Fast forward 30 or so years and Renko is still going strong in Cruz Smith’s latest work, Tatiana. Granted, probably a little grayer around the edges, but his dogged pursuit of catching the bad guys hasn’t waned an inch.

What Cruz Smith succeeds in achieving, other than the obvious of keeping the reader gripped from first to last page, is to take you on a journey to places you will never visit but after reading his work feel like you are a regular visitor. Sure, Russia may well have changed considerably since Gorky Park was first penned, but pick away at the politically correct surface of modern day Moscow and you will find an underbelly as dirty as it is corrupt, perfectly captured in Tatiana.

The cold war may be long over, but Cruz Smith has managed to keep the battle as chilly as it was before, and equally intriguing.

The Girl in the Spider’s Web

David Lagercrantz

The phrase “big shoes to fill” has never been more apt in the case of author David Lagercrantz. He was given the unenviable task of writing the fourth book in The Girl With The Dragon Tattoo series, The Girl in the Spider’s Web, following the death of original author, Stieg Larsson in 2004.

After three successful novels, the first turned into a movie starring Daniel Craig, Lagercrantz was given the job of writing number four in the Millennium series.

So, with this in mind it was with some caution I started the latest book that chronicles the lives of hacker Lisbeth Salander and journalist Mikeal Blomkvist.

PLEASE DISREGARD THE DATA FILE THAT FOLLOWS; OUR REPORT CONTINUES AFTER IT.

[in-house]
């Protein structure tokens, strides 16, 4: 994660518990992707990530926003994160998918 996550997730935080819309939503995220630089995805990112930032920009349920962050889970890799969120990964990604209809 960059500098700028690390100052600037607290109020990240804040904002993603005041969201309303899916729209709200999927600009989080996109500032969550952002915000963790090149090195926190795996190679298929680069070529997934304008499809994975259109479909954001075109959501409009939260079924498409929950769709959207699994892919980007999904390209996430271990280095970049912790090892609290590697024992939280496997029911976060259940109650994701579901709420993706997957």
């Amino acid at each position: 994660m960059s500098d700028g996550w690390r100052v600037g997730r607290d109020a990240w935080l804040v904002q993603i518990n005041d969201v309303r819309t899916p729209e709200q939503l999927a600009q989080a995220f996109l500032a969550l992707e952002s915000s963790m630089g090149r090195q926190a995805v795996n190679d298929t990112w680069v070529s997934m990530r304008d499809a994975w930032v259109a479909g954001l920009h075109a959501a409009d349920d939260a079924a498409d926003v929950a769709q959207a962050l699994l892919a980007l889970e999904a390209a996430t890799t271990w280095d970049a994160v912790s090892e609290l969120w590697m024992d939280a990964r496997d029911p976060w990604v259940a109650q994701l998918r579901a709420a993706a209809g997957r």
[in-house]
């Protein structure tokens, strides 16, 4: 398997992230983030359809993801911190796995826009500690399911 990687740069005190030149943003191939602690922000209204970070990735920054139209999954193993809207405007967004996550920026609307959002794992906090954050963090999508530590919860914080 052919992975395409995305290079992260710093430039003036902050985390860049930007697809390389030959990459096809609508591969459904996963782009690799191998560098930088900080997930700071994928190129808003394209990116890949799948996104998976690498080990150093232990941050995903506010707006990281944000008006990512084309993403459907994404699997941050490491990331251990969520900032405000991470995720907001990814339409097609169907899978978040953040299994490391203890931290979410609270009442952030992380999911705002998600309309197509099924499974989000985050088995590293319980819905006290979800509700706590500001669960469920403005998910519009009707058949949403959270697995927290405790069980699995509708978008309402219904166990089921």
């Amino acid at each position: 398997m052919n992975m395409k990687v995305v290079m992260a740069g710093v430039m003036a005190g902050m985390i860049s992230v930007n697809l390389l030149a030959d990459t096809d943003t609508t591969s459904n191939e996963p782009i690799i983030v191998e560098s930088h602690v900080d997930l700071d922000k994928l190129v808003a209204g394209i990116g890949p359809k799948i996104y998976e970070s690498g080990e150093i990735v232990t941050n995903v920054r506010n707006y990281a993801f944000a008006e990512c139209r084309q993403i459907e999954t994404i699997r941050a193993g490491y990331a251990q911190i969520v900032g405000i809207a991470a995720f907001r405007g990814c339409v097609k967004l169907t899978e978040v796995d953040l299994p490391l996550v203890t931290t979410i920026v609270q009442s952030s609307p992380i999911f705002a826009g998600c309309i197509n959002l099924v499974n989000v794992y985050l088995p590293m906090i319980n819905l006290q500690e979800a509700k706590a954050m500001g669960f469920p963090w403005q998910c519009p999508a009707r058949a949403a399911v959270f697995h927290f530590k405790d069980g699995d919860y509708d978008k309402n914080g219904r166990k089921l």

My fears were unfounded. Within a matter of just a few chapters you quickly forget, and for that matter care, who the author is and are sucked back into the world of deceit, espionage and computer hacking that keeps the reader gripped from start to finish.

The Spider’s Web is also a fascinating insight into modern day journalism, where clicks and likes to stories seem to matter more than the subject written in them and how Blomkvist is considered a dinosaur in the profession simple because he doesn’t have a Twitter account.

But the main challenge for Lagercrantz was to keep up the mystery and intrigue of the hero Salander, which he pulls off with aplomb. Larsson may have died more than a decade ago, but he lives on within the pages of The Girl in the Spider’s Web.

None of the above tickle your fancy?

Here’s some great reads, selected by Books & Books, Camana Bay.

Into the Water, by Paula Hawkins

The Magpie Murders, by Anthony Horowitz

Dragon Teeth, by Michael Crichton

Eleanor Oliphant is Completely Fine, by Gail Honeyman

The Little French Bistro, by Nina George